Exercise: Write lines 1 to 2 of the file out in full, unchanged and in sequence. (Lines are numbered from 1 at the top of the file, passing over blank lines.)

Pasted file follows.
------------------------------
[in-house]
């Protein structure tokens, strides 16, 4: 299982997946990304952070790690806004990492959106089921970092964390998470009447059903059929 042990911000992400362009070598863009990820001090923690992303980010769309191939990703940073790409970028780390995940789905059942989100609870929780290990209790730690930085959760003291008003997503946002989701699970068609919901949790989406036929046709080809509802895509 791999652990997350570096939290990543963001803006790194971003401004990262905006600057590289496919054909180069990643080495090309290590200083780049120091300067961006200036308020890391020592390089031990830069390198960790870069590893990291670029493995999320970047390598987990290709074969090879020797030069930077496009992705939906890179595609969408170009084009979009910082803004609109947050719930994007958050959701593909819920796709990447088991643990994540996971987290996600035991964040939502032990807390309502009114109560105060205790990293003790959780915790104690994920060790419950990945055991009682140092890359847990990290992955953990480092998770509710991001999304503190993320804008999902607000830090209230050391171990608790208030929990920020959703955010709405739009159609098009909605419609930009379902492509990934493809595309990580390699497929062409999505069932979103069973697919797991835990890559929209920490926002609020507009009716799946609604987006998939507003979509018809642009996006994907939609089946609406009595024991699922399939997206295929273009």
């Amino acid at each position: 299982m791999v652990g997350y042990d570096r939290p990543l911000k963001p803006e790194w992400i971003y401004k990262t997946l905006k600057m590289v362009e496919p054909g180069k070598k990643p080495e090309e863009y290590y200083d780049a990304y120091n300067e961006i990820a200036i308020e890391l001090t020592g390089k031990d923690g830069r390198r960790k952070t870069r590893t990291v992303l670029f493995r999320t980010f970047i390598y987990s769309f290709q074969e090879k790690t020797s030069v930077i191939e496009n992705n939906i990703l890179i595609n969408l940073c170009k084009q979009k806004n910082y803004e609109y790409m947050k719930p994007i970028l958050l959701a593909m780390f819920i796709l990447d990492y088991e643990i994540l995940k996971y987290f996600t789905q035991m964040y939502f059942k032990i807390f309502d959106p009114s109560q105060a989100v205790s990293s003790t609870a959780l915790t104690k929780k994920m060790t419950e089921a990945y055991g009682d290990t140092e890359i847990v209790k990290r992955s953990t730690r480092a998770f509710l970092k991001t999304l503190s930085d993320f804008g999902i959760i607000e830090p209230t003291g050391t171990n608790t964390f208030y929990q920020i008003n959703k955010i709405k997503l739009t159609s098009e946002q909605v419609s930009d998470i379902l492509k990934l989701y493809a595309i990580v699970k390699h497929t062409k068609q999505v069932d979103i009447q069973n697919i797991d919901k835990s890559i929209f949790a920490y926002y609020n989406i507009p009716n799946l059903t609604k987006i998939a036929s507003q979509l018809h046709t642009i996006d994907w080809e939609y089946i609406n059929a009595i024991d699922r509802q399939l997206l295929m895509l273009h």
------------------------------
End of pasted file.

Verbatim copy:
[in-house]
């Protein structure tokens, strides 16, 4: 299982997946990304952070790690806004990492959106089921970092964390998470009447059903059929 042990911000992400362009070598863009990820001090923690992303980010769309191939990703940073790409970028780390995940789905059942989100609870929780290990209790730690930085959760003291008003997503946002989701699970068609919901949790989406036929046709080809509802895509 791999652990997350570096939290990543963001803006790194971003401004990262905006600057590289496919054909180069990643080495090309290590200083780049120091300067961006200036308020890391020592390089031990830069390198960790870069590893990291670029493995999320970047390598987990290709074969090879020797030069930077496009992705939906890179595609969408170009084009979009910082803004609109947050719930994007958050959701593909819920796709990447088991643990994540996971987290996600035991964040939502032990807390309502009114109560105060205790990293003790959780915790104690994920060790419950990945055991009682140092890359847990990290992955953990480092998770509710991001999304503190993320804008999902607000830090209230050391171990608790208030929990920020959703955010709405739009159609098009909605419609930009379902492509990934493809595309990580390699497929062409999505069932979103069973697919797991835990890559929209920490926002609020507009009716799946609604987006998939507003979509018809642009996006994907939609089946609406009595024991699922399939997206295929273009």